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For $1\leq k \leq n+1$, consider the set $S_k$ of functions $f:\{1,\ldots,n\} \rightarrow \{1,\ldots,n+1\}$, with the property that $|f^{-1}\{1,\ldots,k\}| < k$. Note that $|S_1|=n^n$, and $|S_{n+1}| = (n+1)^n$. Is it true that $|S_k|$ grows with $k$?

It's not hard to come up with the formula $$ |S_k| = \sum_{j=0}^{k-1} {n \choose j} k^j (n+1-k)^{n-j}$$ and if you plot this it is at least apparent that the conjecture should be true.

Another vague observation is that, if you divide by $(n+1)^n$ and take limit as $n\rightarrow \infty$, keeping $k$ fixed, you get the expression $$ e^{-k} \sum_{j=0}^{k-1} \frac{k^j}{j!}$$ and using Taylor's integral remainder theorem you can prove the conjecture at least in the limit.

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Is this homework? – Anthony Quas Aug 30 '13 at 15:36
No it isn't. Is it really that easy :O? – funda Aug 30 '13 at 15:42
Have you worked out the formula for $\#S_2$? for $\#S_n$? Have you verified your conjecture numerically for small $n$? If so, please show us the details; if not, there's work you can do before appealing to the crowd. – Greg Martin Aug 30 '13 at 17:24
This question appears to be off-topic because there is little evidence that the OP gave any thought to it before posting. – fedja Aug 30 '13 at 19:43
@funda "to not influence other people's train of thought". Most of us here are trained in "ignoring information" (though I admit that it is a non-trivial skill). However, you should remember that the main purpose of this site is to help you out quickly, and the discussion of various approaches to one not so difficult problem is, at best, the secondary purpose. So, the best way to post a question is to state the problem clearly (which you did), and then tell the leads you have and the places where you got stuck (which you didn't) :) – fedja Aug 31 '13 at 16:27
up vote 5 down vote accepted

OK, once I went into "preaching", I feel I am obliged to post a solution too.

Let's consider $n$ i.i.d. Bernoulli variables $X_j$ such that $P(X_j=1)=\frac k{n+1}$ and $P(X_j=0)=1-\frac k{n+1}$. We want to show that the probability of the event $\sum_j X_j<k$ is increasing in $k$. Note that we can model it as $n$ games where the player has $0$ dollars to start with and plays until he either goes down to $-k$ or reaches $n+1-k$. The problem asks to show that the probability to win less than $k$ games increases as $k$ goes up from $1$ to $n$.

Let us play each game until we reach either $n-k$ or $-k$ and then take a short break to look around. Let $P_m$ be the probability that at this moment $m$ games out of $n$ are in the position $n-k$. Assume that we are playing up to $-k$ and $n+1-k$. Then if we are at $-k$ already, it is a sure loss. If we are at $n-k$, it is still uncertain. Thus, the probability we are interested in for $k$, is $$ \sum_{m<k}P_m+\sum_{m\ge k}P_m Q(m\to <k) $$ where $Q(m\to<k)$ is the probability to go from the position with $m$ "almost won" games to that with $<k$ really won games. Similarly, if we are playing up to $-(k+1)$ and $n-k$, the probability in question is $$ 1-\sum_{m>k}P_m-\sum_{m\le k}P_m Q(m\to>k) $$ Thus, the first probability is less than the second iff $$ P_k>\sum_{m\ge k}P_m Q(m\to <k)+\sum_{m\le k}P_m Q(m\to>k) $$ Note now that $P_m<P_k$ for $k\ne m$. Thus, it will suffice to show that $$ \sum_{m\ge k}Q(m\to <k)+\sum_{m\le k}Q(m\to>k)\le 1 $$ The probability to get the unexpected outcome of an almost finished game is $\frac{1}{n+1}$. Thus, this sum can be rewritten as $$ \sum_{u=0}^{n-k} P\left(\sum_{j=1}^{k+u}Y_j\ge u+1\right)+\sum_{u=0}^k P\left(\sum_{j=1}^{n-k+u}Y_j\ge u+1\right) $$ where $Y_j$ are independent Bernoulli with $P(Y_j=1)=\frac{1}{n+1}$. Thus, it will suffice to show that $$ \sigma_s=\sum_{u=0}^\infty P\left(\sum_{j=1}^{s+u}Y_j\ge u+1\right)\le \frac sn $$ However, this is an identity. I'll just prove it by induction in $s$. The base $s=0$ is obvious. Now, conditioning upon the length $\ell$ of the initial streak of $1$'s in the sequence $Y_j$, we have $$ \sigma_{s+1}=\sum_{\ell\ge 0}\left(\frac 1{n+1}\right)^\ell\frac{n}{n+1}(\ell+\sigma_s)=\frac 1n+\sigma_s $$ because when $s\ge 1$, the conditional probability $P\left(\sum_{j=1}^{s+u}Y_j\ge u+1\mid Y_1=\dots=Y_\ell=1,Y_{\ell+1}=0\right)$ equals $1$ if $u\le\ell-1$ and $P\left(\sum_{j=\ell+2}^{s+u}Y_j\ge (u-\ell)+1\right)=P\left(\sum_{j=1}^{(s-1)+(u-\ell)}Y_j\ge (u-\ell)+1\right)$ for $u\ge\ell$.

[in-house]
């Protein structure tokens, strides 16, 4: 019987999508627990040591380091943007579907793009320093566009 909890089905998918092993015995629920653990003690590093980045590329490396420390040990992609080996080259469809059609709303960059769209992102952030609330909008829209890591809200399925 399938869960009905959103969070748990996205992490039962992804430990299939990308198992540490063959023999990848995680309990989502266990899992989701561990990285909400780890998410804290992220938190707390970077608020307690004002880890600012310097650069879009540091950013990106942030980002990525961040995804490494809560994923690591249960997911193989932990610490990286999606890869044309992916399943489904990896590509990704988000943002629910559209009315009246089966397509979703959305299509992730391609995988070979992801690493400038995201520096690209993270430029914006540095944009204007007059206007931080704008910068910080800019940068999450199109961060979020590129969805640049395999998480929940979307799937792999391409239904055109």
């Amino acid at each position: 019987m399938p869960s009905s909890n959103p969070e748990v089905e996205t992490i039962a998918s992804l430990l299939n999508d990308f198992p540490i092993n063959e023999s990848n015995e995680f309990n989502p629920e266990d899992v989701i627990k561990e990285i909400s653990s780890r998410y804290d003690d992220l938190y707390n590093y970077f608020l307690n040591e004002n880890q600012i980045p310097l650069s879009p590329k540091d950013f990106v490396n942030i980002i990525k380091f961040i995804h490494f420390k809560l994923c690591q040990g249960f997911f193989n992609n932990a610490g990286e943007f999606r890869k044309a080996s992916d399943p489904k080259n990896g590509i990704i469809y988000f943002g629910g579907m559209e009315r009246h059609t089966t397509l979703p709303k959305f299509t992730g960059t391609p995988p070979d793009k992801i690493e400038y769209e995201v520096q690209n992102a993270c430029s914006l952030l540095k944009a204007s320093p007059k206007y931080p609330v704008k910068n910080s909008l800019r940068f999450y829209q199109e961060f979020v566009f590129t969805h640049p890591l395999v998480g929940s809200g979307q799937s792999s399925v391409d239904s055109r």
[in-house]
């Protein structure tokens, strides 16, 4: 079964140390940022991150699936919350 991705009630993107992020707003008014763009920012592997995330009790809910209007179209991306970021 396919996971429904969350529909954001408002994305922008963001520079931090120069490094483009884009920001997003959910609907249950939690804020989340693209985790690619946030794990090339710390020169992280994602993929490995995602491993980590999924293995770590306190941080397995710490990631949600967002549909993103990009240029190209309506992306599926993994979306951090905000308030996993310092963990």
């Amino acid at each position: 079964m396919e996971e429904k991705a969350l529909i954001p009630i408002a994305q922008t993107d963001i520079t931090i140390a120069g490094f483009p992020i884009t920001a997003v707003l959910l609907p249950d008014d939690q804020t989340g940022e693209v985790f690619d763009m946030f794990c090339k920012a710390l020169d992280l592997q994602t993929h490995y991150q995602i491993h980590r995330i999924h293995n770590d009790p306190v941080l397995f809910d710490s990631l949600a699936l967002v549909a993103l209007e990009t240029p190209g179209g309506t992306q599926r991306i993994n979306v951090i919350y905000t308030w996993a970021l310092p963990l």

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This looks great, except I can't figure out why $P_m < P_k$ for $m \neq k$. Thanks! – funda Sep 2 '13 at 4:32
This is just a general property of binomial distributions (the probability to "almost win" is $p=k/n$ and $P_m={n\choose m}p^m(1-p)^{n-m}$). Nothing clever here. – fedja Sep 2 '13 at 4:44
Ah I see, this approach is great, thank you again. It's interesting because the form of the problem was originally a bound on probabilities, but I thought I might be able to come up with an injection between the functions to prove it. – funda Sep 2 '13 at 4:58

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